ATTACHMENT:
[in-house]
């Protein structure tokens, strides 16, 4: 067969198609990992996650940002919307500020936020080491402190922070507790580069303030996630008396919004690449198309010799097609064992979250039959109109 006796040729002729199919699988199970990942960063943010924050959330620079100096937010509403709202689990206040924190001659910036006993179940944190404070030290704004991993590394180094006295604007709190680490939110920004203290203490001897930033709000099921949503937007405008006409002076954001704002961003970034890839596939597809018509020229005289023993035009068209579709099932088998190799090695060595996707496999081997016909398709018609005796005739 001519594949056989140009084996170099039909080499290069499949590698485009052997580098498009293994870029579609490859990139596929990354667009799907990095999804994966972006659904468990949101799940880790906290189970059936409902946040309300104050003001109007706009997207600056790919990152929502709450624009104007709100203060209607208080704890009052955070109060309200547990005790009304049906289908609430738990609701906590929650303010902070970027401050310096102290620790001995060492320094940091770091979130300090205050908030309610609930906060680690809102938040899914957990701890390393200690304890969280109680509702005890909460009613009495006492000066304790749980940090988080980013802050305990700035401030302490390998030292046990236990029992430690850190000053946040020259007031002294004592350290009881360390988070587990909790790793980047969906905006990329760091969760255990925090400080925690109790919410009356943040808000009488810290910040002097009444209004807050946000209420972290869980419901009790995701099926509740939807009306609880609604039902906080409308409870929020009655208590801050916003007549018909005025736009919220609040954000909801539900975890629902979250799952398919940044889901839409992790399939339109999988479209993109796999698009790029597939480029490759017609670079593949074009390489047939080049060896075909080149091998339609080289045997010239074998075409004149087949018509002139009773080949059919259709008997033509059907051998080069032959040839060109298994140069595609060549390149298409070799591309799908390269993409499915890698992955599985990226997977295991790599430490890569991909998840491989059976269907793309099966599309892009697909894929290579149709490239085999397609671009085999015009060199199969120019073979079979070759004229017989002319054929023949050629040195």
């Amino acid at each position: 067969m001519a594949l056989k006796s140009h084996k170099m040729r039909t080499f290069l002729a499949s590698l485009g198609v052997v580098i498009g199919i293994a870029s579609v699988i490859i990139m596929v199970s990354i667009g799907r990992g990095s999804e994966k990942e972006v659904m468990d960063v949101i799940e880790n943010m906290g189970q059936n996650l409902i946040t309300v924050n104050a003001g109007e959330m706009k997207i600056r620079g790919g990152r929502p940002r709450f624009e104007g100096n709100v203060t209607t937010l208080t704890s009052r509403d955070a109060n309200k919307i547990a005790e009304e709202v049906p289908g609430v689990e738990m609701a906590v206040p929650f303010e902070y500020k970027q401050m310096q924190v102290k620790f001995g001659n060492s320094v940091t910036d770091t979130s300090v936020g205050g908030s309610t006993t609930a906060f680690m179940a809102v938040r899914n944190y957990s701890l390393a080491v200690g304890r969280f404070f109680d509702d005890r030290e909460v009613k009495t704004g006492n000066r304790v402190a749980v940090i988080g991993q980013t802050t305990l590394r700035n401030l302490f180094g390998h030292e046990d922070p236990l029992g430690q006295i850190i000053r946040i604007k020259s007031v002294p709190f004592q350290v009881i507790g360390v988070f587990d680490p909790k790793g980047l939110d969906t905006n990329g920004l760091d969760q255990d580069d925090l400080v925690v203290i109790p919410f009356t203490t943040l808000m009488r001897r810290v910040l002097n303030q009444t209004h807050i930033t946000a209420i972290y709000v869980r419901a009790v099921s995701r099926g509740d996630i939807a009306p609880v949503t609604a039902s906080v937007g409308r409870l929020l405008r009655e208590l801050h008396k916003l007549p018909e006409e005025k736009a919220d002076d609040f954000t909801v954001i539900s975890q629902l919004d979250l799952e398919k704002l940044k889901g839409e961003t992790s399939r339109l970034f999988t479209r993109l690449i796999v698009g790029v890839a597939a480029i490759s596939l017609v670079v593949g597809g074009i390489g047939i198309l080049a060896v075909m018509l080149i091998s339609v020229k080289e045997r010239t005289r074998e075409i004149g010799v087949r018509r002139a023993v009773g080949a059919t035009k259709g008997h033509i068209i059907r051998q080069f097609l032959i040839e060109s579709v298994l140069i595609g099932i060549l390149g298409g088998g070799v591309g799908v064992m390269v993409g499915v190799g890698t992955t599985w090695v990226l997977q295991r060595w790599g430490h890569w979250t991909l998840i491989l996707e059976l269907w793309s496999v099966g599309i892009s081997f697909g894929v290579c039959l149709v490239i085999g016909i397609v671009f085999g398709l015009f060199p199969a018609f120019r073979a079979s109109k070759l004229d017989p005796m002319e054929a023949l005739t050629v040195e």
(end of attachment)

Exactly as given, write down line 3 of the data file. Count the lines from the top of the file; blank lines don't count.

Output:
């Amino acid at each position: 067969m001519a594949l056989k006796s140009h084996k170099m040729r039909t080499f290069l002729a499949s590698l485009g198609v052997v580098i498009g199919i293994a870029s579609v699988i490859i990139m596929v199970s990354i667009g799907r990992g990095s999804e994966k990942e972006v659904m468990d960063v949101i799940e880790n943010m906290g189970q059936n996650l409902i946040t309300v924050n104050a003001g109007e959330m706009k997207i600056r620079g790919g990152r929502p940002r709450f624009e104007g100096n709100v203060t209607t937010l208080t704890s009052r509403d955070a109060n309200k919307i547990a005790e009304e709202v049906p289908g609430v689990e738990m609701a906590v206040p929650f303010e902070y500020k970027q401050m310096q924190v102290k620790f001995g001659n060492s320094v940091t910036d770091t979130s300090v936020g205050g908030s309610t006993t609930a906060f680690m179940a809102v938040r899914n944190y957990s701890l390393a080491v200690g304890r969280f404070f109680d509702d005890r030290e909460v009613k009495t704004g006492n000066r304790v402190a749980v940090i988080g991993q980013t802050t305990l590394r700035n401030l302490f180094g390998h030292e046990d922070p236990l029992g430690q006295i850190i000053r946040i604007k020259s007031v002294p709190f004592q350290v009881i507790g360390v988070f587990d680490p909790k790793g980047l939110d969906t905006n990329g920004l760091d969760q255990d580069d925090l400080v925690v203290i109790p919410f009356t203490t943040l808000m009488r001897r810290v910040l002097n303030q009444t209004h807050i930033t946000a209420i972290y709000v869980r419901a009790v099921s995701r099926g509740d996630i939807a009306p609880v949503t609604a039902s906080v937007g409308r409870l929020l405008r009655e208590l801050h008396k916003l007549p018909e006409e005025k736009a919220d002076d609040f954000t909801v954001i539900s975890q629902l919004d979250l799952e398919k704002l940044k889901g839409e961003t992790s399939r339109l970034f999988t479209r993109l690449i796999v698009g790029v890839a597939a480029i490759s596939l017609v670079v593949g597809g074009i390489g047939i198309l080049a060896v075909m018509l080149i091998s339609v020229k080289e045997r010239t005289r074998e075409i004149g010799v087949r018509r002139a023993v009773g080949a059919t035009k259709g008997h033509i068209i059907r051998q080069f097609l032959i040839e060109s579709v298994l140069i595609g099932i060549l390149g298409g088998g070799v591309g799908v064992m390269v993409g499915v190799g890698t992955t599985w090695v990226l997977q295991r060595w790599g430490h890569w979250t991909l998840i491989l996707e059976l269907w793309s496999v099966g599309i892009s081997f697909g894929v290579c039959l149709v490239i085999g016909i397609v671009f085999g398709l015009f060199p199969a018609f120019r073979a079979s109109k070759l004229d017989p005796m002319e054929a023949l005739t050629v040195e």